Logistics 4.0 is an offshoot of the larger trend in manufacturing known as Industry 4.0. Think of it as being to the supply chain what Industry 4.0 is to the factory, and you’ll begin to see the potential for massive disruption (of the good kind). As such, there is considerable overlap in the technologies at play. For example, the same IoT sensors that are revolutionizing preventative maintenance on the production line are also revolutionizing how the purchasing department determines what supplies to order. And the ability to automate production processes is being mirrored in the way those orders are being placed and the shipments themselves are being handled when they arrive. With the arrival of smart pallets, shelves, trucks, containers—even entire warehouses—logistics providers are able to create complete transparency up and down the value chain.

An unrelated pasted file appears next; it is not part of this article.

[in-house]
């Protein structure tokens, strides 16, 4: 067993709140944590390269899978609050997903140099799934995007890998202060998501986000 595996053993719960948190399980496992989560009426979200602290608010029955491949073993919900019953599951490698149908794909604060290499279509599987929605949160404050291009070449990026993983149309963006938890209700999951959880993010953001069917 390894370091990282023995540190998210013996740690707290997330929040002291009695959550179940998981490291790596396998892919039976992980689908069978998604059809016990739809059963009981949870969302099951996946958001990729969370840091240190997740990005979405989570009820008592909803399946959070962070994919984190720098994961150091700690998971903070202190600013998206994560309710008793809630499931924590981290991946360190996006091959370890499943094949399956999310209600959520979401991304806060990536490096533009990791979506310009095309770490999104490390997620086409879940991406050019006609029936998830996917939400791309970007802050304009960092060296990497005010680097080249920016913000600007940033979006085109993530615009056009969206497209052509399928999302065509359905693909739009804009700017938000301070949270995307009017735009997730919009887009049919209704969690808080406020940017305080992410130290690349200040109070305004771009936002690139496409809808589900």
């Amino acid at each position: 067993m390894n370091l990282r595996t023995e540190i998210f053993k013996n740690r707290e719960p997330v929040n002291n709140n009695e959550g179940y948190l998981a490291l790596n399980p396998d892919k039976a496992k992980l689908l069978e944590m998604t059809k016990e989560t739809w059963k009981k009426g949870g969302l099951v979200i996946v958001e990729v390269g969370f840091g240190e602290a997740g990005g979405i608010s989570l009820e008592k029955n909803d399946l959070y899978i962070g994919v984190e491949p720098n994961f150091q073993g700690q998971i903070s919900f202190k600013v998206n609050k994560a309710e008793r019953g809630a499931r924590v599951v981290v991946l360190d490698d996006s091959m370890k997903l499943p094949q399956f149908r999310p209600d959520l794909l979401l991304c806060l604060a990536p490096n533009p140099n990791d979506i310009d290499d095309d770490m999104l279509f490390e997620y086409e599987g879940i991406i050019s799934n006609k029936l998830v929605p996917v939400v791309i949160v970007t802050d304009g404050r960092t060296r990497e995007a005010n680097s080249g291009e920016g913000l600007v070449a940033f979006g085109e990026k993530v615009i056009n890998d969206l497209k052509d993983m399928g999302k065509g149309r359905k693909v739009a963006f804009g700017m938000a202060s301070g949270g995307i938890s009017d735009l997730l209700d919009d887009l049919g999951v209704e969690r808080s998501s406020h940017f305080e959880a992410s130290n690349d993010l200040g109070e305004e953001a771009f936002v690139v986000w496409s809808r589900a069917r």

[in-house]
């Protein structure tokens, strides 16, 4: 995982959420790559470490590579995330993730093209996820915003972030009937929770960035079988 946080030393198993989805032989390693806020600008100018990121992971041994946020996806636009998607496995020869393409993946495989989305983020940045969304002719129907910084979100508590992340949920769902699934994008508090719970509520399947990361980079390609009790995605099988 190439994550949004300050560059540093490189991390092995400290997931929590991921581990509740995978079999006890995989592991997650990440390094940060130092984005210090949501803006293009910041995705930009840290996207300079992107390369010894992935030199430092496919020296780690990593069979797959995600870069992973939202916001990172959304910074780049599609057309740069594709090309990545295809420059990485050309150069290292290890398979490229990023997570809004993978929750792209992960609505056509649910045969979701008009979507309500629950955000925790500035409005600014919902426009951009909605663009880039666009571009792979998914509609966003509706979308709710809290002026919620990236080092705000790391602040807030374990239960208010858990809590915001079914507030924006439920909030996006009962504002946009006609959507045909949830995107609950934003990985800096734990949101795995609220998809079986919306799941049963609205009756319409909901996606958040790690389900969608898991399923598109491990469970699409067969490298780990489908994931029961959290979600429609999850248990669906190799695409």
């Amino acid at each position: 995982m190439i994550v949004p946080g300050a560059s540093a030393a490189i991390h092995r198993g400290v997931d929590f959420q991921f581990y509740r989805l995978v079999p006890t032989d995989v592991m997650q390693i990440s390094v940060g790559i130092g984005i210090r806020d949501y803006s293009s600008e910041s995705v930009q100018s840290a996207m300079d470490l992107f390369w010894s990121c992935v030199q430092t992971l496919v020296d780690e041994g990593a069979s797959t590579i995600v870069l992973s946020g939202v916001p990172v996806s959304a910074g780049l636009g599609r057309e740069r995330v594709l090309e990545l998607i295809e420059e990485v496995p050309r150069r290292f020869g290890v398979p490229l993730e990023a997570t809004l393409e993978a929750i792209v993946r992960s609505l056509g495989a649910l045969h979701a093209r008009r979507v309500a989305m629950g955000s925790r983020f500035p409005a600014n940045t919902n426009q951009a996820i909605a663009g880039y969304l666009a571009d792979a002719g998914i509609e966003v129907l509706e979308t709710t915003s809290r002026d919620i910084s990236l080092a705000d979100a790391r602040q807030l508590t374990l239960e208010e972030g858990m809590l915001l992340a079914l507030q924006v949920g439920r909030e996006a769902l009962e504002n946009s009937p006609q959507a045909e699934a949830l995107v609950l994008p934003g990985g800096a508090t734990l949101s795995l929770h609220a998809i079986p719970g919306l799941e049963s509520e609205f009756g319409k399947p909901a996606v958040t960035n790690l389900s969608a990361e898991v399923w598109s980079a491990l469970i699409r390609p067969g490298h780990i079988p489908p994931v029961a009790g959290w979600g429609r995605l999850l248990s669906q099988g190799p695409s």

The practice of trying to get the right goods to the right place at the right time in the right condition is virtually as old as time—and yet, each year, new trends, ideas, and best practices emerge in the fields of logistics and supply chain management. With the rise of digital technology and increased connectivity across the supply chain, the current rate of change in these fields is unprecedented. The world of logistics even 5 to 10 years from now will probably have undergone even more dramatic evolutions, and it may be virtually unrecognizable compared to the supply chains of the past.
Topics: Logistics 4.0